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Sunday, December 8

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Semi-Pro

As much as I'd love to run up and down the block singing the praises of Will Ferrell's latest sports-related send-up (after Talladega Nights and Blades of Glory), I'm not quite there. As much as I'd relish the opportunity to tell you that Ferrell once again setting up shop in the 1970s (as he did so beautifully in Anchorman) is a triumphant beyond all measure, I can't. What I can say is that Ferrell is back in the hands of his Old School screenwriter in an R-rated comedy that's a mixed bag that has just enough laughs to keep you smiling but not enough to rank Semi-Pro among your favorite Ferrell comedies.

Ferrell plays Jackie Moon, an American Basketball Association player and owner. A few years before the 1976 timeframe of the film, Jackie had a one-hit wonder, a Barry White-style sex groove called "Love Me Sexy," and the film wisely opens with the song to set its goofy tone. Some of the movie's funniest bits involve the marketing extremes the dying league went through just to get a few hundred fans in the stands. Although the team that Moon plays for—the Flint, Michigan Tropics—was not a real team, the movie does exist in the real world of the ABA, and when the word comes down that the league will be merging with the NBA, taking on four ABA teams under its auspices, Moon proposes that the teams with the four best records make the cut. Considering that the Tropics are far and away the worst team in the league, such a proposal doesn't really seem to work in his favor. Using classic sports movie methods (and montages), Moon whips his players into shape, hires a bad-apple veteran player (Woody Harrelson) to join the ranks, and rejuvenates the Tropics into real contenders.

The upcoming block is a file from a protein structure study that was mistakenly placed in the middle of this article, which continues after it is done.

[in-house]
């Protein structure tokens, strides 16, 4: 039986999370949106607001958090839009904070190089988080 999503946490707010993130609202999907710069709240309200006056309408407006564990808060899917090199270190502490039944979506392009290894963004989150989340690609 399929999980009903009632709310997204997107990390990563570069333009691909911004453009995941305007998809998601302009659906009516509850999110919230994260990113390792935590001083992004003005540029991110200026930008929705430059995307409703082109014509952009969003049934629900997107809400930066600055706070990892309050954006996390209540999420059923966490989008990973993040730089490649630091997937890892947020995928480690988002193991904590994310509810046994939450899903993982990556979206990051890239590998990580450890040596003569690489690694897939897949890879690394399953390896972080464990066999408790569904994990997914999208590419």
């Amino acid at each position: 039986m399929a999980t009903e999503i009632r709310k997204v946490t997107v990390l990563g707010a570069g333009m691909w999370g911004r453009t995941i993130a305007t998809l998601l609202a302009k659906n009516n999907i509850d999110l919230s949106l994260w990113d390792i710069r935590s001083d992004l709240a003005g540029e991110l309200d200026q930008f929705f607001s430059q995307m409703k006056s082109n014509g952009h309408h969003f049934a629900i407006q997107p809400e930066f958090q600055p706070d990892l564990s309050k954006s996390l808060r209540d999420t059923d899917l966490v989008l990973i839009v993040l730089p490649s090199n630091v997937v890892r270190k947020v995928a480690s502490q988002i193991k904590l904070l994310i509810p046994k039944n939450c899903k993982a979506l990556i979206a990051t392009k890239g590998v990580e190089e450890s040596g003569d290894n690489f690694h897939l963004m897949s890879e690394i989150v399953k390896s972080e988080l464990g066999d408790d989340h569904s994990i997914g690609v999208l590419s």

How could it not be funny to see Ferrell in illegally tight shorts and a massive afro held together with a headband? His neckerchief collection belongs in a museum. And Ferrell truly can't help but be some amount of funny regardless of the script. But with this particular script, the laugh overload just isn't there. Semi-Pro barely grazes the humor level of a Blades of Glory, which I actually liked, and while I would certainly say to all diehard Ferrell fans that you won't have any trouble mustering smiles for this material, it doesn't feel like his strongest stuff with frequent partner in crime Adam McKay. Some of the supporting players here (including Harrelson, Andre Benjamin, Will Arnett, Andy Richter and the bizarre Jackie Earle Haley) are very good. I especially liked seeing Harrelson back on the court (after White Men Can't Jump); his presence here certainly elevates the proceedings and it's good to see him do pure comedy again. But the film misfired just slightly more than it connected for me. It's still better than 75 percent of what I saw all of last year, but that may not saying much. For me, Semi-Pro is a perfect placeholder until Ferrell's next film—Step-Brothers with John C. Reilly, directed by McKay—coming out this summer, but I doubt I'll think much of this one between now and then.

The Other Boleyn Girl

If you believe every damn magazine on the planet that has put these two beauties on their cover, then The Other Boleyn Girl should have been a slam dunk. Two of the most desirable women on the planet (Scarlett Johansson and Natalie Portman) in a film in which they are at various times the object of desire for the notoriously libidinous King Henry VIII (Eric Bana). Throw into the mix a screenplay by Peter Morgan (The Queen) and direction from Justin Chadwick, who did exceptional work on the "Masterpiece Theatre" production of "Bleak House," and you really have to wonder how they could go wrong. Allow me to explain: they made it boring, they drained it of all its potential sexuality, and they cast David Morrissey (Basic Instinct 2, The Water Horse, The Reaping), who I think now officially qualifies as the cinematic equivalent of the kiss of death. Although to be fair, those films probably would have sucked without him.